In this session, we will be discussing the consumer medication information for hydroxychloroquine, trade name PlaquenilTM.

What it’s for & How to take

Hydroxychloroquine has two completely different uses.

First, this medication is used to treat and prevent malaria infections caused by mosquito bites. This medication does not work for all strains of malaria, and it is important to verify with the United States Center for Disease Control what the travel recommendations are for specific locations in the world. Realistically, there are other, newer medications used for malaria prevention and treatment and hydroxychloroquine is usually not seen as first line therapy.

Second, this medication is used, usually in combination with other medications, to treat specific types of auto-immune diseases such as lupus or rheumatoid arthritis. Hydroxychloroquine may help decrease the skin problems associated with lupus and decrease swelling and pain with arthritis.

Hydroxychloroquine is sometimes used to treat other conditions. Talk with your doctor or pharmacist if you are prescribed this medication to treat something that is not listed here.

Hydroxychloroquine is usually taken with food to help prevent upset stomach. If you are prescribed this medication to either treat or prevent malaria, your pharmacist and doctor will describe exactly how you are to take it. Follow the directions on the label and ask your pharmacist if you have any questions.

When treating an auto-immune disorder such as lupus or rheumatoid arthritis, hydroxychloroquine is usually taken either 1 or 2 times daily. Your dosage and length of treatment are based on your medical condition and response to therapy. It may take up to 2 months before you feel any relief of symptoms. If your symptoms do not improve or worsen, call your doctor.

If you miss a dose, take it as soon as you remember. If it is near the time of your next dose, skip it and continue with your normal dose time. Do not take a double dose to make up the missed dose.

Most Important Warnings

  • Because this medication has two distinct classifications, it is important that the prescriber is familiar with the complete prescribing information before use.

Other Warnings & Cautions

  • Hydroxychloroquine rarely causes serious vision problems, especially if you take this medication for an extended period of time. Contact your doctor right away if you experience any significant sensitivity to light or irritating vision changes such as flashes or streaks of light or blacked-out areas.
  • Children are much more sensitive to the side effects of hydroxychloroquine. This medication is only used for short term malaria treatment in children and is not recommended for long-term use because of the potential toxicity.
  • Hydroxychloroquine is used during pregnancy only when the benefits outweigh the risks. It is not recommended to treat an auto-immune disorder with this medication while pregnant. If you are pregnant and need to take this medication, discuss the risks with your doctor first.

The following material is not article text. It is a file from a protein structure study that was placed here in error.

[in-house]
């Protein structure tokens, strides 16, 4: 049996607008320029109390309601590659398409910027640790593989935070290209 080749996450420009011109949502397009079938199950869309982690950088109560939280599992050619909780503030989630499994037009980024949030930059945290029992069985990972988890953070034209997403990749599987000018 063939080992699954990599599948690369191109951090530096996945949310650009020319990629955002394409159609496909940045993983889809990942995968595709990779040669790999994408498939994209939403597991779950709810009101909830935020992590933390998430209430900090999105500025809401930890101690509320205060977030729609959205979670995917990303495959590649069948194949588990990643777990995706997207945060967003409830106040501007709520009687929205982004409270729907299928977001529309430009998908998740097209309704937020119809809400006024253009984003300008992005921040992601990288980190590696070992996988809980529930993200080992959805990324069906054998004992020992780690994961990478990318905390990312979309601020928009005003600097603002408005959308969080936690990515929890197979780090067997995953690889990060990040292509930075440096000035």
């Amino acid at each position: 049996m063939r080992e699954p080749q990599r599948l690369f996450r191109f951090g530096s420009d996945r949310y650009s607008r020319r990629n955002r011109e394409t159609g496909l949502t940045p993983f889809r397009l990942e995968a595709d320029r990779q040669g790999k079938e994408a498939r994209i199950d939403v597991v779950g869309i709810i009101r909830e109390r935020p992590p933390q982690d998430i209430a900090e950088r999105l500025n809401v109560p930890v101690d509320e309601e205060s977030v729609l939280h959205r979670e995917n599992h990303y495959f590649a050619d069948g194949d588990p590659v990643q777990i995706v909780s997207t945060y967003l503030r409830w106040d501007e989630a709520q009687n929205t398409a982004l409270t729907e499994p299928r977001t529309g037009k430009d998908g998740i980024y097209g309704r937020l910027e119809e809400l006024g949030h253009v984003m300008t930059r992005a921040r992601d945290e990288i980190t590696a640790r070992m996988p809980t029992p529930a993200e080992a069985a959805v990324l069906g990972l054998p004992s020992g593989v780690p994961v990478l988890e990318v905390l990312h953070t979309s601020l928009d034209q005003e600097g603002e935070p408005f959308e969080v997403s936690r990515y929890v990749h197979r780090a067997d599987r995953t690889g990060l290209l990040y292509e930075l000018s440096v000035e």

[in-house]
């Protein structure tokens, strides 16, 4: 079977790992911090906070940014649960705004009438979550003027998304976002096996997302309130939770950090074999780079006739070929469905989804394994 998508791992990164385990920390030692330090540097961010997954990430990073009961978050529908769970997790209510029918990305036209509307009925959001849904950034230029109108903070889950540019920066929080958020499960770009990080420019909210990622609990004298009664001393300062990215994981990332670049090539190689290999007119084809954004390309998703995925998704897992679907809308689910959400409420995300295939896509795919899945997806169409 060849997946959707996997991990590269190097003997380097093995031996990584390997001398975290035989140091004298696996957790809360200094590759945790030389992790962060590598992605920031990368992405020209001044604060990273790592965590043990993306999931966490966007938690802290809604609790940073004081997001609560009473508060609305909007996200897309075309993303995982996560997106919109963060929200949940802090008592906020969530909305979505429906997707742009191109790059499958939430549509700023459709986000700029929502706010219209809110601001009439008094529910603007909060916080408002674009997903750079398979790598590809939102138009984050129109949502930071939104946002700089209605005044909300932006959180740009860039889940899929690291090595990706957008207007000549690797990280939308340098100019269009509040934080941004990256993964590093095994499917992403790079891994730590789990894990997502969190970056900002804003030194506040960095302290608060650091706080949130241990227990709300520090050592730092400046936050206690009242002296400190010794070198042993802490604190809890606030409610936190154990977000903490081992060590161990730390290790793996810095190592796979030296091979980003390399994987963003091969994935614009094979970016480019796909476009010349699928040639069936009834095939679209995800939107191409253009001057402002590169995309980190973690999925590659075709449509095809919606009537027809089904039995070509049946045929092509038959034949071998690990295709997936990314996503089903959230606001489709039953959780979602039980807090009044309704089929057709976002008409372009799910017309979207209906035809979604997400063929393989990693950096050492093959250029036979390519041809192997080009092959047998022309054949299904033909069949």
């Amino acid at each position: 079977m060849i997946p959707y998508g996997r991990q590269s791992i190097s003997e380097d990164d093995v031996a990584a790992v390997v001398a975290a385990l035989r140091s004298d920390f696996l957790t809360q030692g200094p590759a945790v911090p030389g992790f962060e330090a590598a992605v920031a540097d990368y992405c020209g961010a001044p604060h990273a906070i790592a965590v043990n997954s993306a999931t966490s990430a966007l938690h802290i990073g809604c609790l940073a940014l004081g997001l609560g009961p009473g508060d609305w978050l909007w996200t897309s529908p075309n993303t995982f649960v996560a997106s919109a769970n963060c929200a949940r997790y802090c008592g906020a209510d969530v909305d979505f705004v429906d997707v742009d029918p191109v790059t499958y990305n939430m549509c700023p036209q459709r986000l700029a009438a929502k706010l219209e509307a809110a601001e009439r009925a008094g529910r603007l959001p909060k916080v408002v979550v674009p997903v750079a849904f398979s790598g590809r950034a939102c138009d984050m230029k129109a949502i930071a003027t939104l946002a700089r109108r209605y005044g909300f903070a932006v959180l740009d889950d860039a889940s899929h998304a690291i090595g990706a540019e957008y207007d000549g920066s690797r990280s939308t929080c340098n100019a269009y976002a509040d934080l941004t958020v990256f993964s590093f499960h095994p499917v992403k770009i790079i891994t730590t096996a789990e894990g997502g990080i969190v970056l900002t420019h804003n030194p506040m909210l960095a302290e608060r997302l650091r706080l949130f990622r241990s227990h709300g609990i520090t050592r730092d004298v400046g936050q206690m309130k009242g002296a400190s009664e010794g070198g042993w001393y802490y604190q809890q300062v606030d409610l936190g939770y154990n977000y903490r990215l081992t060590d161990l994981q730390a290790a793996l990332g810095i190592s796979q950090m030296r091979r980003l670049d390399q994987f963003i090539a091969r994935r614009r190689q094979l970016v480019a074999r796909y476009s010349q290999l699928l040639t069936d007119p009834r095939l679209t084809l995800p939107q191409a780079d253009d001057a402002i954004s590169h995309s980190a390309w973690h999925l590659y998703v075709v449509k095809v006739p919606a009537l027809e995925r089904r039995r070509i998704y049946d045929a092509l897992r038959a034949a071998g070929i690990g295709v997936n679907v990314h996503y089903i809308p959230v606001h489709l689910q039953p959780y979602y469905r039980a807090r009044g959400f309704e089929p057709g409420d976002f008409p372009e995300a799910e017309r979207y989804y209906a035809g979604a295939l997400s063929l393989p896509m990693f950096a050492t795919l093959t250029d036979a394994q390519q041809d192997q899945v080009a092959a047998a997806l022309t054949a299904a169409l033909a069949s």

• Hydroxychloroquine passes into the breast milk. Discuss this with your doctor before you breastfeed if you need to take this medication.
  • This medication may make you dizzy, drowsy, or blur your vision. Do not drive or do any activity that requires focus and attention until you are sure you can do them safely. Avoid alcoholic beverages while taking hydroxychloroquine.

Interactions & Side Effects

  • Tell your pharmacist or doctor all your medication allergies so they may determine if hydroxychloroquine is safe for you to take.
  • Avoid dangerous drug interactions. Tell your pharmacist or doctor all the other medication you are taking, including over the counter supplements, even if you don’t take them very often.
  • Ask your doctor if this medication is safe to take with your current health conditions. Tell your doctor if you have any vision problems, blood disorders, liver or kidney disease, history of alcohol dependency, any skin disease or any other existing medical condition.
  • While taking hydroxychloroquine, you may feel some dizziness, stomach cramping or headache. If these or any other unwanted side effects persist, contact your doctor or pharmacist to talk about it with them.
  • Call your doctor right away if you have any muscle aches and pains, irregular heartbeat, hair loss, changes in mood such as anxiety or depression, or a persistent ringing in the ears.

If you have any questions about what you have heard, contact your pharmacist or doctor. This session does not include all the potential interactions or side effects that this medication may cause. Ask your pharmacist how your medication should be stored and how you should dispose of it when you are done taking it. Do not share your medication with anyone, ever. Remember, this is not meant to replace your counseling session with your pharmacist. In case of overdose, call your local poison control center at 1-800-222-1222.

Updated 7/20